Wait nearly over for firearms deer season opening
With this year's latter start to the statewide firearms deer season hunters may have more opportunity to hunt in the snow, which aids in tracking and seeing deer.
Break out all the clichés about good things coming to those who wait. Or, for Pennsylvania's deer hunters, maybe not, as they are just happy the wait is nearly over for the opening of the two-week statewide firearms season, Monday, Dec. 2.
This is the latest opener for the statewide firearms deer season, which ends Saturday, Dec. 14, in years because of the way the calendar falls this year. With the opening day of the season held the Monday following Thanksgiving, the season gets underway a week later than it does in some years.
Statewide hunters are likely to find the wait well worth it based upon information compiled by the Pennsylvania Game Commission Deer Section team headed by biologist Chris Rosenberry. It has been tracking deer populations and found them stable or increasing in nearly all of the state's 23 Wildlife Management Units, which means another good opportunity awaits the approximate 750,000 hunters expected to take to deer woods opening day and for those hunting during the remainder of the season.
"Opening day of the firearms deer season is something most hunters look forward to all year, and waiting out those few extra days when the season falls late like this can test one's patience," PGC executive director Carl Roe said. "By 7 a.m. opening Monday the wait all across Pennsylvania will be over, and tens of thousands of lasting memories will be made in the hours, days and weeks that follow."
While deer populations are being tracked as stable or increasing in most of the state, Rosenberry said many other factors influence deer hunting. Availability of food sources in an area plays a role in the deer taken at a local level.
"This year has produced a spotty acorn crop statewide," PGC chief forester Dave Gustafson said. "A late spring frost affected white oaks and chestnut oaks, and a cold and wet spring in 2012 affected red oaks, which take two years to produce.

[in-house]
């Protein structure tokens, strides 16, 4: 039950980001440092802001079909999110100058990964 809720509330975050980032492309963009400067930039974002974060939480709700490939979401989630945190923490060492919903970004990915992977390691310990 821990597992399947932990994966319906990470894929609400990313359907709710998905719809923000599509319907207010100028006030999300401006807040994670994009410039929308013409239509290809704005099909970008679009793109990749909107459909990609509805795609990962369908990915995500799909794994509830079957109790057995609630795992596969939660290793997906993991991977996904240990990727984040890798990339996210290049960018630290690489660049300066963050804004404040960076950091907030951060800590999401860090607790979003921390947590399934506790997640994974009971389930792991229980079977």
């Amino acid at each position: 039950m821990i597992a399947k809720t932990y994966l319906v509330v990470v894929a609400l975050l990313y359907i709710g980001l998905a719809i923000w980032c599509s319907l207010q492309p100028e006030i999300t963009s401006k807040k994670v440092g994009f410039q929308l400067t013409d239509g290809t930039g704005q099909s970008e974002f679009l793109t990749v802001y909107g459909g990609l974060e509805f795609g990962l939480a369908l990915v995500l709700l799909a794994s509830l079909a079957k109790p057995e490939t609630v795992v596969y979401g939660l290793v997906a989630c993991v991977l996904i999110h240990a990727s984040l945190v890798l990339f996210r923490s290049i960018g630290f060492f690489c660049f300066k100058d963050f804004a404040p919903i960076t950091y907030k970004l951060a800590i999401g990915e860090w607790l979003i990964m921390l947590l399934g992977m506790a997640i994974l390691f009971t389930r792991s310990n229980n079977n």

"Those conditions have combined to limit acorn availability in many areas, but that's not to say there aren't acorns to be found. In some cases, though, it can take some work to find them. Meanwhile, soft-mast and fruit crops have been good this year statewide, and there are areas this year where food has appeared more plentiful in the low-hanging parts of valleys."
Rosenberry said while finding food sources can be the key to hunting success, weather can also influence hunter success. He said it is unlikely the late start will play much of a role.
"Timing of deer-hunting seasons in relation to the deer's breeding season, commonly referred to as the rut, can have an impact," Rosenberry said. "Other factors typically are more important, as evidenced by deer harvests in different seasons with either early or late starts.
"Hunters taking part in the season have a sizeable chance of taking home a trophy. A good crop of adult bucks is produced each year statewide, and last year's harvest resulted in about 200 new entries into "Pennsylvania's Big Game Records Program," which recognizes exceptional whitetails, bears and elk.
With this year's firearms deer season extending to mid-December there may be more opportunity to hunt in the snow, which aids in tracking and seeing deer. Also, Roe said hunting license sales also are slightly ahead of their 2012 pace and adds to the potential for what he called an "outstanding" deer season.
"Considering deer and hunter numbers both are good, the pieces are in place for a great season," Roe said. "For those hunters who take their "buck of a lifetime" this year, it will be the best season ever.
"That chance lies in store for the hundreds of thousands of Pennsylvanians who will take part in the upcoming deer seasons. I hope each of them soon discovers that, indeed, good things come to those who wait."